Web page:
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Advocates Warn Bill That Provides Security Deposit Alternatives May Hurt Renters

Public Domain

For many low-income renters, paying a security deposit is one of the biggest hurdles to finding an affordable home.

So City Council Vice President Sharon Green Middleton framed her bill to require landlords to provide alternatives to security deposits as one that would empower renters.

“It’s been a long time since we really looked at ways of having renter relief,” Middleton told council members in February.

But renters’ advocates say it would not empower renters, but their landlords.

Renters’ advocates take issue with one of the bill’s alternatives: surety bonds, or, as the bill calls them, ‘rental security deposit insurance.’

Marceline White, the executive director of the Maryland Consumer Rights Coalition, said that surety bonds are a potentially predatory practice, and that the term ‘insurance’ is misleading.

“What surety bonds actually do is they protect the landlord and provide no protection for a tenant,” White said.

White said tenants may buy surety bonds, thinking they would protect them from additional costs if something went wrong - for instance, if their property was damaged, or they could not pay rent.

But even after buying a surety bond in place of a security deposit, a tenant may still owe money, White said.

A landlord can file a claim to a surety company for fees like late rent or damages. The company would then charge the renter.

“It's really like they're paying twice,” White said. “This is really a bit of a Trojan horse that's been put in the bill that can really harm and attack renters at a time when they're most vulnerable.”

A renter who cannot pay what the surety company charges them can suffer long term consequences.

“That could affect your credit rating, that could also affect your ability to rent elsewhere,” White said.

Tisha Guthrie, a steering committee member of Baltimore Renters United, says the bill may hurt many desperate renters.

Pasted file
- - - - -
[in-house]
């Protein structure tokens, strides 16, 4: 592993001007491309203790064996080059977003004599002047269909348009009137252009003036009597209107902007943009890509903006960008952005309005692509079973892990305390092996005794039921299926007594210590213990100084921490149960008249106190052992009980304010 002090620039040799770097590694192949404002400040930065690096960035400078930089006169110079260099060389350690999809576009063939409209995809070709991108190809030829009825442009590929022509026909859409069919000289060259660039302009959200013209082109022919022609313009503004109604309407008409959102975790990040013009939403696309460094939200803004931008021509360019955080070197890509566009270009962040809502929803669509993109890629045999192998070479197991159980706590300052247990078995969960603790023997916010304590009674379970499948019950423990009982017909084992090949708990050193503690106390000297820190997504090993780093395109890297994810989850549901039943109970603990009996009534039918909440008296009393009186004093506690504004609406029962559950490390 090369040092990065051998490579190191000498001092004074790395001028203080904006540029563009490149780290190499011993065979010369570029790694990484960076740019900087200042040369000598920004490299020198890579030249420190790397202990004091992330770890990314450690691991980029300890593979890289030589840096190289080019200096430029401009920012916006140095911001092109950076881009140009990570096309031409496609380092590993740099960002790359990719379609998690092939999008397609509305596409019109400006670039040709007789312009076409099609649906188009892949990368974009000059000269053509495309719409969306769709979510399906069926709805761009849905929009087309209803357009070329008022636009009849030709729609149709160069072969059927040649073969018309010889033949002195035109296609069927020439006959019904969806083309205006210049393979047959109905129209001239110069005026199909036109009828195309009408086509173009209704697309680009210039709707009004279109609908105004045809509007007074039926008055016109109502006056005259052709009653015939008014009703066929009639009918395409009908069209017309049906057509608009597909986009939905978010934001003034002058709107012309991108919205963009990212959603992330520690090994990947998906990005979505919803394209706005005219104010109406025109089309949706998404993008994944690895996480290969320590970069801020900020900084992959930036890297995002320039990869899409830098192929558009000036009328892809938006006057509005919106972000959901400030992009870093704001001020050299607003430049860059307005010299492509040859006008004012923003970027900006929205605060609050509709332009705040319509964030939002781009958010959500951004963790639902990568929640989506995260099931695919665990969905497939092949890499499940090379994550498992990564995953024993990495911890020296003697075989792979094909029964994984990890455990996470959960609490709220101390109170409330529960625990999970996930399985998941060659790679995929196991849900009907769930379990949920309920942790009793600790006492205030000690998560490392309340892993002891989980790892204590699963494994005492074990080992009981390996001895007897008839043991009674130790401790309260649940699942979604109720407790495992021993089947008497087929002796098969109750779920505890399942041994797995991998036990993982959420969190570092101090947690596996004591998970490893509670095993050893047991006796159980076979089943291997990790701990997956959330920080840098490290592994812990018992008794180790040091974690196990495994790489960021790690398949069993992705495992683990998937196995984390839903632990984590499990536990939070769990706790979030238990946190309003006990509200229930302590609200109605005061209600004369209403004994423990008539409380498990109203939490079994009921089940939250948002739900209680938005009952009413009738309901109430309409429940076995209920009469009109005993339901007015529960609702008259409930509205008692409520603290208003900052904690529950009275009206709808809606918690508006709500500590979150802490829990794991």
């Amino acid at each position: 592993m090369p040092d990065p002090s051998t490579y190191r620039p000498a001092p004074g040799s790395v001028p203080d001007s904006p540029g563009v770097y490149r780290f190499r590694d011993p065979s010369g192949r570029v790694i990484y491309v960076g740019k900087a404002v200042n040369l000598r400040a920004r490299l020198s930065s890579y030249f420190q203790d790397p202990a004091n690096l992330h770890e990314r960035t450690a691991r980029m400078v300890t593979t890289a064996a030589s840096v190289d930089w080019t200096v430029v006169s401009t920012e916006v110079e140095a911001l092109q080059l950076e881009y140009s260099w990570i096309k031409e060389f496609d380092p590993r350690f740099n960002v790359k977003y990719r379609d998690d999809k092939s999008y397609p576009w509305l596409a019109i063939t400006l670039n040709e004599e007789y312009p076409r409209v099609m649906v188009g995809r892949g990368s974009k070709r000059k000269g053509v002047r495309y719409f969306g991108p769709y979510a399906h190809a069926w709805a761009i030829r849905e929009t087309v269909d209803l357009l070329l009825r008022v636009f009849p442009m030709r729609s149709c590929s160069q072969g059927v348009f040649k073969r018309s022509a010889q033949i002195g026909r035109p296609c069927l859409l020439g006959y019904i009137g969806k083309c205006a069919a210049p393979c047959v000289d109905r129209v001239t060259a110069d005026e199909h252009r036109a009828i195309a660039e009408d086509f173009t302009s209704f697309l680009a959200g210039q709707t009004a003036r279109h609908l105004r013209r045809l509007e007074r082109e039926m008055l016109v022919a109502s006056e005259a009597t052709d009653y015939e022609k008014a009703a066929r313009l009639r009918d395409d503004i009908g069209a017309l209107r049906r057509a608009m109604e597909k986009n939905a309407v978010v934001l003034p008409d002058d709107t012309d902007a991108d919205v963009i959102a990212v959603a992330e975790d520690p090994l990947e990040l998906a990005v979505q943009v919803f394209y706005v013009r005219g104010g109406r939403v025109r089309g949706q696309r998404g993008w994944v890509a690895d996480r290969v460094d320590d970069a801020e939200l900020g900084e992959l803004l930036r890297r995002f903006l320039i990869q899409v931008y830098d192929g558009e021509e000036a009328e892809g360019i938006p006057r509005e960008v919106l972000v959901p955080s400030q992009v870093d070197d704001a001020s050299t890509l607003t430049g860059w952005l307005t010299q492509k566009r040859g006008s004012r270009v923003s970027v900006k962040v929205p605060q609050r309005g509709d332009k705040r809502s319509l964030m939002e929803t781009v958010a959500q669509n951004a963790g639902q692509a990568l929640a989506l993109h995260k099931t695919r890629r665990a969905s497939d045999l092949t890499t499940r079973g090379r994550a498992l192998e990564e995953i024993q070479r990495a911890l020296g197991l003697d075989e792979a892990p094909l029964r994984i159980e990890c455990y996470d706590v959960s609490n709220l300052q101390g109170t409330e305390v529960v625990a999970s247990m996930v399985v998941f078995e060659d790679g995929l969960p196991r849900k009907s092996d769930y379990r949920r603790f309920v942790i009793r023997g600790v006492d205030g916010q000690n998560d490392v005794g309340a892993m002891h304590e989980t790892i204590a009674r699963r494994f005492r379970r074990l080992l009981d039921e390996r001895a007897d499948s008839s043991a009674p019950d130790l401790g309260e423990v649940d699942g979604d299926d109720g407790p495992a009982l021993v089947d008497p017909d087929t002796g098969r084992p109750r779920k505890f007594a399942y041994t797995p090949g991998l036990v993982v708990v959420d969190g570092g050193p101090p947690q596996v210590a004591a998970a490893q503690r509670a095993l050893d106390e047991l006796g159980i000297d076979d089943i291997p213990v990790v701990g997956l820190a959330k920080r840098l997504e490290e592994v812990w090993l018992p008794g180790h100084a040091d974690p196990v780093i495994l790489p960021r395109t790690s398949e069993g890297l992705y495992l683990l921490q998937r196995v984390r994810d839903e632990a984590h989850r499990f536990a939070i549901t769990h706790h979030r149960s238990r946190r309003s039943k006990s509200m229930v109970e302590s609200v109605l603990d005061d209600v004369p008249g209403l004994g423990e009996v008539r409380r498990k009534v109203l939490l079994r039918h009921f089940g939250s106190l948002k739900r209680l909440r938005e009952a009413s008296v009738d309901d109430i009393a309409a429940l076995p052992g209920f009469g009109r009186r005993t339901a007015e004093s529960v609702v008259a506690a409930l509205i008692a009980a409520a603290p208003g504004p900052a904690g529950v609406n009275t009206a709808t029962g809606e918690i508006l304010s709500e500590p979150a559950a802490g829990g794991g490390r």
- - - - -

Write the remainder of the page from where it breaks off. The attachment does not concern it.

“A lot of the times when you're in financial distress, you do what is offered. Something that on site will provide you some kind of financial relief. You know you cross your fingers and hope for the best,” Guthrie said.

She’s urging the city council to consider the voices of advocates who know the struggles low-income renters face on a day to day basis.

“We're supposed to be on the same page,” she said. “We're supposed to be working with a common goal.”

The bill is part of what council members are calling a Housing Justice Package. For the most part, Guthrie and other renters advocates support other bills in the package. One bill would prevent landlords from evicting their tenants when their leases expire. Another would prevent landlords from charging late rental fees until after their tenant receives public assistance funds.

Among the council’s outspoken critics of the bill is Councilman Ryan Dorsey.

He says he supports an alternative in the bill that would allow renters to pay their security deposits in a series of smaller installment payments.

“That's a really good thing in this bill,” Dorsey said. “But the only way I could support this is if we're not promoting this surety bonding.”

He clashed with Middleton at a committee work session on the bill last month as he was not allowed to propose amendments. He then voted against moving the bill to second reader for the full city council.

“I am appalled at how transparently this bill is being rushed through this committee today without further discussion,” he told Middleton.

Middleton pushed back, saying Dorsey’s amendments were “reactionary” and “last-minute,” and that he could propose them at the next full city council meeting.

At that meeting, the bill was abruptly pushed from second reader to third reader for a final vote.

Dorsey moved to recommit the bill to committee, criticizing Middleton’s handling of the work session. His motion failed.

Middleton said she’d allowed Dorsey to speak in committee and insisted she had followed parliamentary rules.

Dorsey also proposed an amendment to strike surety bonds from the bill, but the council voted it down.

However, Middleton delayed a final vote on the bill. The City Council is now planning on a final vote Monday.

Sarah Y. Kim is WYPR’s health and housing reporter. Kim is WYPR's Report for America corps member, and Anthony Brandon Fellow. Kim joined WYPR as a 2020-2021 corps member for Report for America, an initiative of The GroundTruth Project that pairs young journalists with local newsrooms. Now in her second year as an RFA corps member, Kim is based in Baltimore City.